Paul Reiser is headed to Ada.
When a friend recently told me this fact, I thought, “Yeah, right. And Jerry Seinfeld’s coming to my house for dinner!”
When I found out she was serious, I thought he was coming to give a speech at the college or something. After learning it was to do some stand-up comedy, I asked, “Where do I get tickets?”
Reiser is a comedy legend. And he’ll be performing his routine right here in our city.
“I won’t have to drive a hundred miles and fight city traffic to see him,” I thought to myself.
Then I started thinking about the possibility of interviewing him. Sure enough, I did. But more on that later.
I’ve been a huge fan of comedy since I was a kid. Late at night, after my parents were asleep, I would listen to 8-track tapes of Rodney Dangerfield, Richard Pryor and George Carlin. Yes, 8-track tapes.
I first heard Reiser’s stand-up comedy in the 1980s. I’ve never heard him speak and not laugh at his routine. Well, except when he’s playing a serious part. Oh yeah, he’s an actor, too. And a great actor at that.
His successful comedy led to his own sitcom. He was one of a few comedians who got their own — think Seinfeld, Tim Allen, Ray Romano, etc.
He co-created “Mad About You,” a sitcom in which he co-starred with Helen Hunt as his on-screen wife. The hugely successful show ran from 1992 to 1999. Reiser earned nominations for an Emmy, a Golden Globe, an American Comedy Award and a Screen Actors Guild Award. The series is now available on DVD.
Reiser’s comedy heroes growing up were Mel Brooks, George Carlin and Richard Klein and others.
“Mel Brooks and Carl Reiner records were very instrumental for me,” Reiser told me during an interview Friday. “Those were the big ones, I would say.”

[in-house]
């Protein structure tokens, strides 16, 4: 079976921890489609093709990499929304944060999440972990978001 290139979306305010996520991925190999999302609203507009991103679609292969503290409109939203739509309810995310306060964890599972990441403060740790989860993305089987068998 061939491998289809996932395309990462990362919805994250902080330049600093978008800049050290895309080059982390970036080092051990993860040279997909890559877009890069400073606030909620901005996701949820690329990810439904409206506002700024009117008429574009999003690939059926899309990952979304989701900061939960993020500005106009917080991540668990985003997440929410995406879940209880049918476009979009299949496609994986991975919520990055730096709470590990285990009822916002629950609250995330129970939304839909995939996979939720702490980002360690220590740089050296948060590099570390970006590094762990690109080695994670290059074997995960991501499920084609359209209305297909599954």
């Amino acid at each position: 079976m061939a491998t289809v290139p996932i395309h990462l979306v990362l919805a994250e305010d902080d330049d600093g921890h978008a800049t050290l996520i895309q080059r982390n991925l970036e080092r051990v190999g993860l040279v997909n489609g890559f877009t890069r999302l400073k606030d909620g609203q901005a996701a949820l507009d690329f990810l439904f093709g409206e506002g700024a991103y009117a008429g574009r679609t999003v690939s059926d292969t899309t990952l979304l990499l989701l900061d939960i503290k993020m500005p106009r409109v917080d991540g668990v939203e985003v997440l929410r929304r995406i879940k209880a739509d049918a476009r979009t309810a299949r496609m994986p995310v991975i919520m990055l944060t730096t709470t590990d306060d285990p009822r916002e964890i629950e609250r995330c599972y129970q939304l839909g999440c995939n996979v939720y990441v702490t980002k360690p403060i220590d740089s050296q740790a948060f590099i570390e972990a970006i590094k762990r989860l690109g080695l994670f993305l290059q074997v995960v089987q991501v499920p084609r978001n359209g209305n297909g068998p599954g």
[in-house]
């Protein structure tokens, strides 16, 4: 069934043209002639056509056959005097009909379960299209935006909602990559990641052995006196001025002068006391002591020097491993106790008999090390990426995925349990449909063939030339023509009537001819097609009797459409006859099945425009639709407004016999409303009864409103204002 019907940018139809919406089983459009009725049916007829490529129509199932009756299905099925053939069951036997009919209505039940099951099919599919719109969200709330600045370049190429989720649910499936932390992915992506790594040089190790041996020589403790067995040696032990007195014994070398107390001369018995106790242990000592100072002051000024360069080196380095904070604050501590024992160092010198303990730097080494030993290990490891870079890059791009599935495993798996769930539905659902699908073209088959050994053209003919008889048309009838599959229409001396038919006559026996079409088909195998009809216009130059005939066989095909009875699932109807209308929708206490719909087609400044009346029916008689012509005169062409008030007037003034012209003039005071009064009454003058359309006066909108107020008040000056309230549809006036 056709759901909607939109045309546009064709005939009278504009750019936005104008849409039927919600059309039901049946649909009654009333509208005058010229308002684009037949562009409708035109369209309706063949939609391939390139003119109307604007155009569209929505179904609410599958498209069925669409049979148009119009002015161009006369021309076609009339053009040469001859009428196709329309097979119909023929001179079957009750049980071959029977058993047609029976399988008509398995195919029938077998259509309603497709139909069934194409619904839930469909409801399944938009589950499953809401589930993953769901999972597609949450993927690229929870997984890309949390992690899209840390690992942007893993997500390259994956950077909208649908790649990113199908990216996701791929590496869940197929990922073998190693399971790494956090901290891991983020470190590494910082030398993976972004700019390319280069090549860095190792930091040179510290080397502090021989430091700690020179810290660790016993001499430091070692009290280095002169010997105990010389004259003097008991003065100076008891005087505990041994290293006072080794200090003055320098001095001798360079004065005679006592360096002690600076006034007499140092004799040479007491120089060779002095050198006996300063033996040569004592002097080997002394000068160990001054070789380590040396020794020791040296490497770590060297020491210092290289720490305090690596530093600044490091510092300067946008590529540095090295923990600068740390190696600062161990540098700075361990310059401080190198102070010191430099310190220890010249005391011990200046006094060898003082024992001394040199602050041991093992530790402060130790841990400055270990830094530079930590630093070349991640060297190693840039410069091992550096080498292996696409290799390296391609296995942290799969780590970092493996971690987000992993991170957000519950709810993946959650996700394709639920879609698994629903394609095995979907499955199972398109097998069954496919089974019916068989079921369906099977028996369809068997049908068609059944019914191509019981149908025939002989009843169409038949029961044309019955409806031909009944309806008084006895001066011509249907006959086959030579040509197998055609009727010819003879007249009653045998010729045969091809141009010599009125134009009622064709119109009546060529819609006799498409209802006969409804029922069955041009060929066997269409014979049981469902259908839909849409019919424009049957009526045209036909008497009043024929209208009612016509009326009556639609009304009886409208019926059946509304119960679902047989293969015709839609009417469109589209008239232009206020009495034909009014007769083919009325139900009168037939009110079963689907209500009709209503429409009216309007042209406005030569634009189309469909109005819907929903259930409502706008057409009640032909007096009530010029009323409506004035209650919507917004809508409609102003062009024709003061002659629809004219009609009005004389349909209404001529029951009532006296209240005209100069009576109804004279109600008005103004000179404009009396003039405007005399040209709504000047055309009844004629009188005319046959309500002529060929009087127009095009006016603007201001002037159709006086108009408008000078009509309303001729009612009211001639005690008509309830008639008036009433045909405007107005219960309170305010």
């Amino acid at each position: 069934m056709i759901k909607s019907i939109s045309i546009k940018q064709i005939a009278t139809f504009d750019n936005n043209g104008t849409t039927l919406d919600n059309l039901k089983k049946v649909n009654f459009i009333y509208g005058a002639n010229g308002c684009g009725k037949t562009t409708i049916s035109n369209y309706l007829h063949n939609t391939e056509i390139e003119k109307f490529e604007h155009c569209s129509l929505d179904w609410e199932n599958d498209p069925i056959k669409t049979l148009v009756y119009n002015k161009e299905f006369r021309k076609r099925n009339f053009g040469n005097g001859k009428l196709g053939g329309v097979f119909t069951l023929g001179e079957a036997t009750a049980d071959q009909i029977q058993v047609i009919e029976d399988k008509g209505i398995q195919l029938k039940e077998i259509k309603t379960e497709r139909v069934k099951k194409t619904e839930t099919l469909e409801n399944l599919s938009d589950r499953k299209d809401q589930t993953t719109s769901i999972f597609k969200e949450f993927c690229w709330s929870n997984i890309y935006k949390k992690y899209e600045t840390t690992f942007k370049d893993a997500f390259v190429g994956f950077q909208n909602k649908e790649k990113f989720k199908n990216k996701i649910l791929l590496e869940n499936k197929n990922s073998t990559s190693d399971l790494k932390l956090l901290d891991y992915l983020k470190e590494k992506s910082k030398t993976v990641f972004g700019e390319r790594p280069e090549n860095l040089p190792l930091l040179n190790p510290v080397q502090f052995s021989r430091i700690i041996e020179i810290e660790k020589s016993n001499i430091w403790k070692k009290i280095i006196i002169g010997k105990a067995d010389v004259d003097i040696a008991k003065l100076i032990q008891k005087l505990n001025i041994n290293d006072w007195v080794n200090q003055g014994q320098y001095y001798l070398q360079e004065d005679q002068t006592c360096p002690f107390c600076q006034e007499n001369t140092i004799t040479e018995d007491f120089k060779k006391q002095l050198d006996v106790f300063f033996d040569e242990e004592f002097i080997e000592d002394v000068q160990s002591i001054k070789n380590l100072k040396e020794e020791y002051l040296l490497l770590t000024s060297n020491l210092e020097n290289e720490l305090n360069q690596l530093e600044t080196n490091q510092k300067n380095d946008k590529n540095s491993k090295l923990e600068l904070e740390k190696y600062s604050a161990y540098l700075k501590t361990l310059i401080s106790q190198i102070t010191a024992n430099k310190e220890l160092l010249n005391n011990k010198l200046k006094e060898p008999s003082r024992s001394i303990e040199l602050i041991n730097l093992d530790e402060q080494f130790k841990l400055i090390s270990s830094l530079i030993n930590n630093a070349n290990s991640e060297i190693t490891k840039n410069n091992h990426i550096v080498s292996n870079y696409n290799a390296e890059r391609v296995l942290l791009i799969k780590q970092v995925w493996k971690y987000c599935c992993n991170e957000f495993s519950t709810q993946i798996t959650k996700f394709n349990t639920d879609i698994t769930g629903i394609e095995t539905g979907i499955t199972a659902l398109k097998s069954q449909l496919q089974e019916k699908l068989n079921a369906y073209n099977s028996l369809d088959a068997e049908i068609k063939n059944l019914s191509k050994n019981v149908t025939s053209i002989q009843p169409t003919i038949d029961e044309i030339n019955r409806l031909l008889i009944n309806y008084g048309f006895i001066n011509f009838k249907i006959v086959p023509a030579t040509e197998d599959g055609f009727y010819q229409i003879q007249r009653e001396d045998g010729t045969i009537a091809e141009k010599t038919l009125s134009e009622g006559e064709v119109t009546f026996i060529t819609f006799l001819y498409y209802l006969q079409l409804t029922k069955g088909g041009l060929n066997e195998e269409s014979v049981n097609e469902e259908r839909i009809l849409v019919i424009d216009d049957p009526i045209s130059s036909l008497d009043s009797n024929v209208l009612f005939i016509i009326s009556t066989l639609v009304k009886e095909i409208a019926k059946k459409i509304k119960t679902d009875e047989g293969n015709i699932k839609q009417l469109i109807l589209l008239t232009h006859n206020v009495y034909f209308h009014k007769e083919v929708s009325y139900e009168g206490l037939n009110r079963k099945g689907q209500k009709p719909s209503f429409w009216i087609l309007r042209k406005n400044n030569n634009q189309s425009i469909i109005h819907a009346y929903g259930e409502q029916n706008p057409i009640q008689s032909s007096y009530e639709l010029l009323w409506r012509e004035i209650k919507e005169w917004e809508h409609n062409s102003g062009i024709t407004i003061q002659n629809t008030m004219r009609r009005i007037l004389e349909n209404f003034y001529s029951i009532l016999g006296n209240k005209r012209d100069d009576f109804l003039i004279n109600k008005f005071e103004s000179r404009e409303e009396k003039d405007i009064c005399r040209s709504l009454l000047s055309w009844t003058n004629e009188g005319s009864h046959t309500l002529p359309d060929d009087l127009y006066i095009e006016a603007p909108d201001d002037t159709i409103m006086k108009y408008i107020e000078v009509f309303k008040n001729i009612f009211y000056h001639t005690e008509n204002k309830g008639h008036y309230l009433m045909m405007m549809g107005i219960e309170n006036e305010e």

Reiser’s stand-up is not blue, which I like. I feel it takes more talent to make people laugh without cursing all the time.
“I’m pretty clean,” Reiser said. “I often bristle when I hear too much blue stuff. It doesn’t offend me, but sometimes I think the challenge for comedy is finding a way around that — finding the way to say things in a clever way, a new way. So feel free to bring the family.”
I was a big fan of “Mad About You,” but probably an even bigger fan of “Bye Bye Love,” a 1995 movie in which Reiser co-starred with Matthew Modine and Randy Quaid.
The movie is about three divorced dads and their relationships with their ex-wives, children and new women in their lives. It’s among my favorite comedies. When I saw it, I was a divorced father raising two kids. Maybe I’m biased?
But Reiser’s acting was great. His performance was so solid you would have thought he actually was a divorced dad dealing with all the stuff with which that entails. At the time, he and his wife, Paula, did not have children. They now have two kids, Ezra, about to turn 21, and Leon, 16.